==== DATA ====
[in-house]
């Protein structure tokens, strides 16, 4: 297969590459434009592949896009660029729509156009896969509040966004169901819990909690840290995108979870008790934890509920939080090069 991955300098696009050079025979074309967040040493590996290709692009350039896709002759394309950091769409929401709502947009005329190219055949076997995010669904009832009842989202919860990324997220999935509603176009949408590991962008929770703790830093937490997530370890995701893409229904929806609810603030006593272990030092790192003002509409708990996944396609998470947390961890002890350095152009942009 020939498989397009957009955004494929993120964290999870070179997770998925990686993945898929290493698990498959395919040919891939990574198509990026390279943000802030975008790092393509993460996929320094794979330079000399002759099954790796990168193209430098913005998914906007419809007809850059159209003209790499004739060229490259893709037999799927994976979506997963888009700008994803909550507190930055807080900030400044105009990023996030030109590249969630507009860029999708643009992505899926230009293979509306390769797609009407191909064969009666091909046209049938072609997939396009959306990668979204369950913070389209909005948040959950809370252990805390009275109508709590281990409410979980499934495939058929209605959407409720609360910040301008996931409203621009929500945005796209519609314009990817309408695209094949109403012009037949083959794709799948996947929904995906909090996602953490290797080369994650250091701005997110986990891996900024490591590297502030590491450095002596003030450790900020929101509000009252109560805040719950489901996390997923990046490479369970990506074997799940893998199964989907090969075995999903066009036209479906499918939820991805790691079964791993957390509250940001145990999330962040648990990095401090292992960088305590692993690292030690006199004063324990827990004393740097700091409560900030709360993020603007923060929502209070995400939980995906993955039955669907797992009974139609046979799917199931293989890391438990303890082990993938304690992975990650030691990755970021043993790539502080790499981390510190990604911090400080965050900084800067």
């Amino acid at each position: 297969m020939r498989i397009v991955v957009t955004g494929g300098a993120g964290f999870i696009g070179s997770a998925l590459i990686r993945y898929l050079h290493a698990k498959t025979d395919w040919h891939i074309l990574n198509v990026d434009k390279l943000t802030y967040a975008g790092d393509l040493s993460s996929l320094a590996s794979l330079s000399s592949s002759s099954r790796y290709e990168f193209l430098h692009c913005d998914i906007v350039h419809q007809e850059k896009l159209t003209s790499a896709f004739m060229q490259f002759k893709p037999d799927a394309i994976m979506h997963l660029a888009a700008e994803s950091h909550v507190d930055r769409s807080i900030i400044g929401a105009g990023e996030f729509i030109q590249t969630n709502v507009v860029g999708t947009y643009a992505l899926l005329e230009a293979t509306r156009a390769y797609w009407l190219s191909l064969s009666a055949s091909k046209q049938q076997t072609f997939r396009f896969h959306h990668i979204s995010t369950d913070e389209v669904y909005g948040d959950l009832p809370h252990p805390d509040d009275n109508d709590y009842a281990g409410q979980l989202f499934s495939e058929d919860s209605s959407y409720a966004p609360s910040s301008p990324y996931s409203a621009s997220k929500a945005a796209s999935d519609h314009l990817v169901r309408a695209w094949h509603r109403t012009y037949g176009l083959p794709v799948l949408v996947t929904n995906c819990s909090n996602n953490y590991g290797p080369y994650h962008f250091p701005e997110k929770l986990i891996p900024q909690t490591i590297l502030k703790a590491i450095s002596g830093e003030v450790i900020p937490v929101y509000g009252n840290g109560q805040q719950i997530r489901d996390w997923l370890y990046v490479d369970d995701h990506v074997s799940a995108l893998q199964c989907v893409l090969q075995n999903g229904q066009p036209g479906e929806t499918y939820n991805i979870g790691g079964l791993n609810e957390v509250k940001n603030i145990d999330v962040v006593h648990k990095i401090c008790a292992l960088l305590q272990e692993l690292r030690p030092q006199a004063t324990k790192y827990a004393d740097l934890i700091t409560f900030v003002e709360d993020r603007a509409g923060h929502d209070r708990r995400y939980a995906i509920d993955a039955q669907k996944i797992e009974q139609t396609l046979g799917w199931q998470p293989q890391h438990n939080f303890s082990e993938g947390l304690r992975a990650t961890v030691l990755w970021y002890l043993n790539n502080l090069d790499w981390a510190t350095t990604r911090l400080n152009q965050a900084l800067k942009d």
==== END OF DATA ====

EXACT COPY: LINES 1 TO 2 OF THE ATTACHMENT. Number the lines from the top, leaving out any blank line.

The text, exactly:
[in-house]
């Protein structure tokens, strides 16, 4: 297969590459434009592949896009660029729509156009896969509040966004169901819990909690840290995108979870008790934890509920939080090069 991955300098696009050079025979074309967040040493590996290709692009350039896709002759394309950091769409929401709502947009005329190219055949076997995010669904009832009842989202919860990324997220999935509603176009949408590991962008929770703790830093937490997530370890995701893409229904929806609810603030006593272990030092790192003002509409708990996944396609998470947390961890002890350095152009942009 020939498989397009957009955004494929993120964290999870070179997770998925990686993945898929290493698990498959395919040919891939990574198509990026390279943000802030975008790092393509993460996929320094794979330079000399002759099954790796990168193209430098913005998914906007419809007809850059159209003209790499004739060229490259893709037999799927994976979506997963888009700008994803909550507190930055807080900030400044105009990023996030030109590249969630507009860029999708643009992505899926230009293979509306390769797609009407191909064969009666091909046209049938072609997939396009959306990668979204369950913070389209909005948040959950809370252990805390009275109508709590281990409410979980499934495939058929209605959407409720609360910040301008996931409203621009929500945005796209519609314009990817309408695209094949109403012009037949083959794709799948996947929904995906909090996602953490290797080369994650250091701005997110986990891996900024490591590297502030590491450095002596003030450790900020929101509000009252109560805040719950489901996390997923990046490479369970990506074997799940893998199964989907090969075995999903066009036209479906499918939820991805790691079964791993957390509250940001145990999330962040648990990095401090292992960088305590692993690292030690006199004063324990827990004393740097700091409560900030709360993020603007923060929502209070995400939980995906993955039955669907797992009974139609046979799917199931293989890391438990303890082990993938304690992975990650030691990755970021043993790539502080790499981390510190990604911090400080965050900084800067």